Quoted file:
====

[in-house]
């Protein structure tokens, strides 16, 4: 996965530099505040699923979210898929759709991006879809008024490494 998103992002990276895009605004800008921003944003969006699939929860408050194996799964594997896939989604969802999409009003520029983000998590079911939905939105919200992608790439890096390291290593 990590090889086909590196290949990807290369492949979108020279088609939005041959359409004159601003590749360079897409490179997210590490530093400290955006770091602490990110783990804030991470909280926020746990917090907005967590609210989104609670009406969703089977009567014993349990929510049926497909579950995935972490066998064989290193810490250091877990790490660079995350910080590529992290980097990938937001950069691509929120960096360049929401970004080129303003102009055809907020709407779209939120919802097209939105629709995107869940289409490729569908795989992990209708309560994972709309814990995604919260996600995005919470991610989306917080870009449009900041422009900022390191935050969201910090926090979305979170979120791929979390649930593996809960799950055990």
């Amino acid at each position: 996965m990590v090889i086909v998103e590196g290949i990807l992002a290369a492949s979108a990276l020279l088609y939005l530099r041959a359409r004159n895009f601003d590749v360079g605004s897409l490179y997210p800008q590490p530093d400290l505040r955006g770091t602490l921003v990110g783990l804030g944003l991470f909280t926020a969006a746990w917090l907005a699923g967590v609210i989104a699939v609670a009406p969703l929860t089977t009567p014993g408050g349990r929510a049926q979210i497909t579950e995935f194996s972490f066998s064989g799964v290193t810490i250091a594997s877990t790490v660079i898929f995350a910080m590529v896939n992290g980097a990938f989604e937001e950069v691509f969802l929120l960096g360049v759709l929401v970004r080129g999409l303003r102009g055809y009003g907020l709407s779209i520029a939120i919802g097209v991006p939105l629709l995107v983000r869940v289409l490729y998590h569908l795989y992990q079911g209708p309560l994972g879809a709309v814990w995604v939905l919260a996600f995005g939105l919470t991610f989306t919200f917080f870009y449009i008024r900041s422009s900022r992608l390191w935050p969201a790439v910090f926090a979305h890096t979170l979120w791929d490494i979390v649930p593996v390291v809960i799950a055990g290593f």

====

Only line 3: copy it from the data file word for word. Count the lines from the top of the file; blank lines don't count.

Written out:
């Amino acid at each position: 996965m990590v090889i086909v998103e590196g290949i990807l992002a290369a492949s979108a990276l020279l088609y939005l530099r041959a359409r004159n895009f601003d590749v360079g605004s897409l490179y997210p800008q590490p530093d400290l505040r955006g770091t602490l921003v990110g783990l804030g944003l991470f909280t926020a969006a746990w917090l907005a699923g967590v609210i989104a699939v609670a009406p969703l929860t089977t009567p014993g408050g349990r929510a049926q979210i497909t579950e995935f194996s972490f066998s064989g799964v290193t810490i250091a594997s877990t790490v660079i898929f995350a910080m590529v896939n992290g980097a990938f989604e937001e950069v691509f969802l929120l960096g360049v759709l929401v970004r080129g999409l303003r102009g055809y009003g907020l709407s779209i520029a939120i919802g097209v991006p939105l629709l995107v983000r869940v289409l490729y998590h569908l795989y992990q079911g209708p309560l994972g879809a709309v814990w995604v939905l919260a996600f995005g939105l919470t991610f989306t919200f917080f870009y449009i008024r900041s422009s900022r992608l390191w935050p969201a790439v910090f926090a979305h890096t979170l979120w791929d490494i979390v649930p593996v390291v809960i799950a055990g290593f």